Norwegian cooking series not rip off, court rules

Karl I. Hagen (Vice President of the Storting/Progress Party) and his wife Eli Hagen stars in "4-stjerners middag". Photo: TVNorge

A Norwegian court has reached a verdict in the legal battle between Viasat-owned broadcaster TV3 and ProSiebenSat.1-owned rival TVNorge over the alleged plagiarism of ITV Studios’ Come Dine With Me format, writes C21media.net

A court in Oslo ruled that TVNorge’s series 4 Stjerners Middag Halv åtte (Four Star Dinner: Half Past Eight) is not a rip-off of TV3’s show Klokka åtte Hos Meg (8 O’Clock At My Place), and rejected the latter’s request for an injunction to stop the show airing.

In its verdict, the court said that the two shows contained “a number of similarities, but also very clear differences.” Although they are very similar formats, TVNorge’s programme seemed more oriented towards viewers who were primarily concerned with celebrities, while TV3’s programme seemed targeted towards viewers more interested in the cookery side, it ruled.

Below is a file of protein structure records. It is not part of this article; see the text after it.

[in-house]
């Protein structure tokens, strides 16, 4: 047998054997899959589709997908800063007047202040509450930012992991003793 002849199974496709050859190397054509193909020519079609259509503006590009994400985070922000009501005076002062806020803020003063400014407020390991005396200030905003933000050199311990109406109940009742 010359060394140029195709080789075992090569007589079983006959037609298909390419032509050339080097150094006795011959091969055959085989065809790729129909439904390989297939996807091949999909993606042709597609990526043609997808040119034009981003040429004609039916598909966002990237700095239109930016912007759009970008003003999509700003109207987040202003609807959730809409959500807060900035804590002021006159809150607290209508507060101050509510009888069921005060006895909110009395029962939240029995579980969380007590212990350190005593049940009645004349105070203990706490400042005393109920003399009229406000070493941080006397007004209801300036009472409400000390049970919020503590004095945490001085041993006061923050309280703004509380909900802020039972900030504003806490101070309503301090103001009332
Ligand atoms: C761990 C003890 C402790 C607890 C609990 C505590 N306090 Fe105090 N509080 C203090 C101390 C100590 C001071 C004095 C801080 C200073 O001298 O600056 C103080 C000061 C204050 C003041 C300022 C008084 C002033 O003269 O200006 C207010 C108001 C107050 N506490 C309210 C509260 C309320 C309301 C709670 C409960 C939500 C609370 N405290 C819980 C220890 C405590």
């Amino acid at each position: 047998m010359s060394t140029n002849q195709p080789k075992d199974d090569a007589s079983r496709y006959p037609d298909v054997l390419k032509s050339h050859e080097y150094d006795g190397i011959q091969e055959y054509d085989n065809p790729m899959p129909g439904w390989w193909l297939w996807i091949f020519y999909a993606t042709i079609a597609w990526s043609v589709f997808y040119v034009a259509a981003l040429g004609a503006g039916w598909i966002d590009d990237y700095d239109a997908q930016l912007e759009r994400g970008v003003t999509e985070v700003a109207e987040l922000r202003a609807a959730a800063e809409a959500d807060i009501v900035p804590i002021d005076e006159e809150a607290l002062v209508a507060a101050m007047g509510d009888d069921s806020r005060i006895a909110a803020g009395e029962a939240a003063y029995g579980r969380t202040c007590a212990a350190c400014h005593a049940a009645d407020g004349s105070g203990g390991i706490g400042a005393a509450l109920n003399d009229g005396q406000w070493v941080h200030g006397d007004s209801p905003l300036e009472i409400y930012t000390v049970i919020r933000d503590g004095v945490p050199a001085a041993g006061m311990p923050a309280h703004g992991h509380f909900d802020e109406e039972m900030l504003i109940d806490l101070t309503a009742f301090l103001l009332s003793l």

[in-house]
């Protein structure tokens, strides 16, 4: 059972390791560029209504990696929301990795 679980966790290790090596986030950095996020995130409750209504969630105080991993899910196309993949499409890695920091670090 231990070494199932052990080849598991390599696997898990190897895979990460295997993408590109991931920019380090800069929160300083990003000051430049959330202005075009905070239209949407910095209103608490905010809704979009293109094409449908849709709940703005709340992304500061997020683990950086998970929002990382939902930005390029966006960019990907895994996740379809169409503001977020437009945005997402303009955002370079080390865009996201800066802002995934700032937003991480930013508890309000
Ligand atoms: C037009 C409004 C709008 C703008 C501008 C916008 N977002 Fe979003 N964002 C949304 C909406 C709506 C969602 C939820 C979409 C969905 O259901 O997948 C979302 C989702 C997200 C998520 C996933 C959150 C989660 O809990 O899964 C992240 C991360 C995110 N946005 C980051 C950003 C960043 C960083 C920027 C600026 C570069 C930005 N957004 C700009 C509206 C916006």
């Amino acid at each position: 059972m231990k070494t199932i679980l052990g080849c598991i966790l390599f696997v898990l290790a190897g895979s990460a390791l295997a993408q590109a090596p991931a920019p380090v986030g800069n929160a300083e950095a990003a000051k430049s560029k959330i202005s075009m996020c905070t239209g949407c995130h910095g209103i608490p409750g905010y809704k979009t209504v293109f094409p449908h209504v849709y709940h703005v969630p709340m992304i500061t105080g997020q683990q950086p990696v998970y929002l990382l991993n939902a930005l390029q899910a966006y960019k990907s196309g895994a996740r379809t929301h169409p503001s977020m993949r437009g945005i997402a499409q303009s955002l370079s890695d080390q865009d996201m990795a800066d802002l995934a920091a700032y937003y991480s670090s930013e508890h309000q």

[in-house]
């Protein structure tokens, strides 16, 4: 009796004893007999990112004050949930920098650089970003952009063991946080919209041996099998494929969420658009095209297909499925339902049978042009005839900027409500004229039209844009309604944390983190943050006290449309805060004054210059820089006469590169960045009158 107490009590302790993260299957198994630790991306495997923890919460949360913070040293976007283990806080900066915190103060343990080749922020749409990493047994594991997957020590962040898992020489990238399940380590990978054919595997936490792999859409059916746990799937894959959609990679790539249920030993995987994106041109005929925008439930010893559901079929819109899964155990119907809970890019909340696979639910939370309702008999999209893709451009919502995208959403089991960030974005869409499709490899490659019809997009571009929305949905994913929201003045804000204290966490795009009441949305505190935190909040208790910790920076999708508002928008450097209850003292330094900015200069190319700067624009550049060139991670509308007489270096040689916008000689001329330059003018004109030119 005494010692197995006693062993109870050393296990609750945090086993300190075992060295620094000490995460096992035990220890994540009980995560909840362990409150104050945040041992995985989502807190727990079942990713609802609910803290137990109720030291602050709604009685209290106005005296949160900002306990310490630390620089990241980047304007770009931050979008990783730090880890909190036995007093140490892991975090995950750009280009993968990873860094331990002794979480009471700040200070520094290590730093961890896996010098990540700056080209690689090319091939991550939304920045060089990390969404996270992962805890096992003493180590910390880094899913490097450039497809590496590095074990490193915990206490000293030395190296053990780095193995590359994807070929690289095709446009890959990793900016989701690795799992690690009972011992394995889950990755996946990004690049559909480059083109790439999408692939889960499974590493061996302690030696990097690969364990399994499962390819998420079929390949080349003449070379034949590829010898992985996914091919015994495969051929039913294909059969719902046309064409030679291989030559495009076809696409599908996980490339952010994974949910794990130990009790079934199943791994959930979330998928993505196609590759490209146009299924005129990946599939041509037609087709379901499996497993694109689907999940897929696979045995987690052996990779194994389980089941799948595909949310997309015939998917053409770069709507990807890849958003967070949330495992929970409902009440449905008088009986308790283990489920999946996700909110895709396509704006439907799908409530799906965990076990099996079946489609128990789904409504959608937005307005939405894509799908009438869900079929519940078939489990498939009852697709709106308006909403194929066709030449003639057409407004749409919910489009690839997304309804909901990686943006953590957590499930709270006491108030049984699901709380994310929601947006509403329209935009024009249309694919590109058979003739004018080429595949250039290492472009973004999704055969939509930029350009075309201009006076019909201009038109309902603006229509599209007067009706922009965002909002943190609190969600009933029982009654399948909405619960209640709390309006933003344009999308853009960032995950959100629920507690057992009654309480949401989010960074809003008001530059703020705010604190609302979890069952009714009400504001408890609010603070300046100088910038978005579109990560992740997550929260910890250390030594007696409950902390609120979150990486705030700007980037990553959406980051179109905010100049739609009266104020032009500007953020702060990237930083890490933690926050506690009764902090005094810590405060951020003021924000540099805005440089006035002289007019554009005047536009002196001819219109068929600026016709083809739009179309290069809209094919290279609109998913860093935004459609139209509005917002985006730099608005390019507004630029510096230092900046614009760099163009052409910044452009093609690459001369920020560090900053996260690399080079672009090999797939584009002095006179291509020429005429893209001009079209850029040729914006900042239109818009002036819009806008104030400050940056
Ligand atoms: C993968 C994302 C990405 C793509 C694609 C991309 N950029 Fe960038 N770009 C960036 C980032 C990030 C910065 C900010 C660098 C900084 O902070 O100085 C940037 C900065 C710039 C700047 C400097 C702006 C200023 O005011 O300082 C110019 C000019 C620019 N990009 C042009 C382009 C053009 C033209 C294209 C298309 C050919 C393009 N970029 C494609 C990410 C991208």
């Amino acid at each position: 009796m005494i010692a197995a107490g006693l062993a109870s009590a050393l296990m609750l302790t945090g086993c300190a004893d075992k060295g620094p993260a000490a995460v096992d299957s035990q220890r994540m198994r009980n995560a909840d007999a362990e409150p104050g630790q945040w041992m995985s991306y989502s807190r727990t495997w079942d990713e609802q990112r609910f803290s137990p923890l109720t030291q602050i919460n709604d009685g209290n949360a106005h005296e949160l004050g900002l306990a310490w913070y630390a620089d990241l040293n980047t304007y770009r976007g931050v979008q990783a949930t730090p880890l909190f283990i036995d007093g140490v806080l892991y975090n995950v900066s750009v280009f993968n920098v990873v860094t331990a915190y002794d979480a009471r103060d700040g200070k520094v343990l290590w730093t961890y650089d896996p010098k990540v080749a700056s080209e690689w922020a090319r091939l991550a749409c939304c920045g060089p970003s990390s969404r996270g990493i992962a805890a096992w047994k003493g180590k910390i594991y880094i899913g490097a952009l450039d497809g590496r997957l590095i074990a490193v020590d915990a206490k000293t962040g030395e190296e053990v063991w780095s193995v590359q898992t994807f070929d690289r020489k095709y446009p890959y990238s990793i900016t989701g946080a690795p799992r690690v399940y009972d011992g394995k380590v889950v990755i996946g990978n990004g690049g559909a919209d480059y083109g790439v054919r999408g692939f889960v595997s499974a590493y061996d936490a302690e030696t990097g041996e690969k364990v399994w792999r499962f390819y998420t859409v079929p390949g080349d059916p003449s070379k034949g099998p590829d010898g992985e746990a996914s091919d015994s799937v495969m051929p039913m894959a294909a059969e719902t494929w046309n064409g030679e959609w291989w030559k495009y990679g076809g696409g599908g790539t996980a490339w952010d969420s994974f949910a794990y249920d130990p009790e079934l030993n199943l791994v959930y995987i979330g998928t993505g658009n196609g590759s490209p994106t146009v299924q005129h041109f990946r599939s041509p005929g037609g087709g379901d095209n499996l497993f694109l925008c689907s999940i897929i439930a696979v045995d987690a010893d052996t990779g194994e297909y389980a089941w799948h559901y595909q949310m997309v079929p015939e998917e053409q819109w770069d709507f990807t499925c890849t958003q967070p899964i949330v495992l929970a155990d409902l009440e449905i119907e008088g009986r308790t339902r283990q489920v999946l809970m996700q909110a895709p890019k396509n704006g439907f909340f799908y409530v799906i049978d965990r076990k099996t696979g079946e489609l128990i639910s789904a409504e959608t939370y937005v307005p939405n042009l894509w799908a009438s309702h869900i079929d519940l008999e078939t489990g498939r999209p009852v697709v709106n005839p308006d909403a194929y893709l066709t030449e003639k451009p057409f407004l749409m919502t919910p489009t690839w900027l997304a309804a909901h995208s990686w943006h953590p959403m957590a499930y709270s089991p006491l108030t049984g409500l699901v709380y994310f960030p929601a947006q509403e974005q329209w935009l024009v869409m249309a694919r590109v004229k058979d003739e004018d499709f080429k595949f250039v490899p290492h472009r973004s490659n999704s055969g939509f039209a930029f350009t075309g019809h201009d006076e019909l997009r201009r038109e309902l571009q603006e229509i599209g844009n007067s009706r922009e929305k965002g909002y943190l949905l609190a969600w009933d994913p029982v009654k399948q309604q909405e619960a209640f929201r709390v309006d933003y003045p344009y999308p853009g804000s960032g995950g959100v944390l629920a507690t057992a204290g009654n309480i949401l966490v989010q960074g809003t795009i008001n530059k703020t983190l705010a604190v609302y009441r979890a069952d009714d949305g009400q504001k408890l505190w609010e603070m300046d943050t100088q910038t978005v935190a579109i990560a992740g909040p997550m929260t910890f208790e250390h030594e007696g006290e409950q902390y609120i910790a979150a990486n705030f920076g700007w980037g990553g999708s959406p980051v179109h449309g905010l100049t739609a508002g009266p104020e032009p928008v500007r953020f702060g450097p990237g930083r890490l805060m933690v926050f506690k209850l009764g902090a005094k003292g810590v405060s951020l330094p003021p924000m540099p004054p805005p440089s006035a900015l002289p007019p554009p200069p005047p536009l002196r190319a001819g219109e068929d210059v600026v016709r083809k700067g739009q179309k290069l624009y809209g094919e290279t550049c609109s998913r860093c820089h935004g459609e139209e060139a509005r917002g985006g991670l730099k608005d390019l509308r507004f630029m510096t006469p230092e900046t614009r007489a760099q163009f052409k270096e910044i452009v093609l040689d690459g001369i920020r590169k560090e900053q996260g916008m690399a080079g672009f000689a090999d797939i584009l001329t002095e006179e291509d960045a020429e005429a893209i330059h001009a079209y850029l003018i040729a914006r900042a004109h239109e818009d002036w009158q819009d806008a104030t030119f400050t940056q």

It therefore did not agree with the assertion that TVNorge was acting in a manner “contrary to good business practice.” However, the court also chose not to impose court costs on TV3, since there was essentially no case law in this area.

The ruling comes after TVNorge launched 4 Stjerners Middag Halv åtte, an adaptation of a format devised by Hungarian/Romanian indie Paprika, in mid August. TV3 began airing Klokka åtte Hos Meg a week later, based on the Come Dine With Me format that ITV Studios makes for Channel 4 in the UK.

A fortnight after that, TV3 filed its injunction, accusing its rival of ripping off its format and demanding TVNorge stop all marketing, production and broadcasting of its programme.

TVNorge’s show pulled in an 187,000-strong audience with its premiere on August 10, while TV3 could only managed 93,000 with its premiere on August 17. At the time the lawsuit was launched, TVNorge topper Harald Strømme dismissed the claim as jealousy over ratings, saying: “We have in recent weeks had several times as many viewers as TV3’s programme.”

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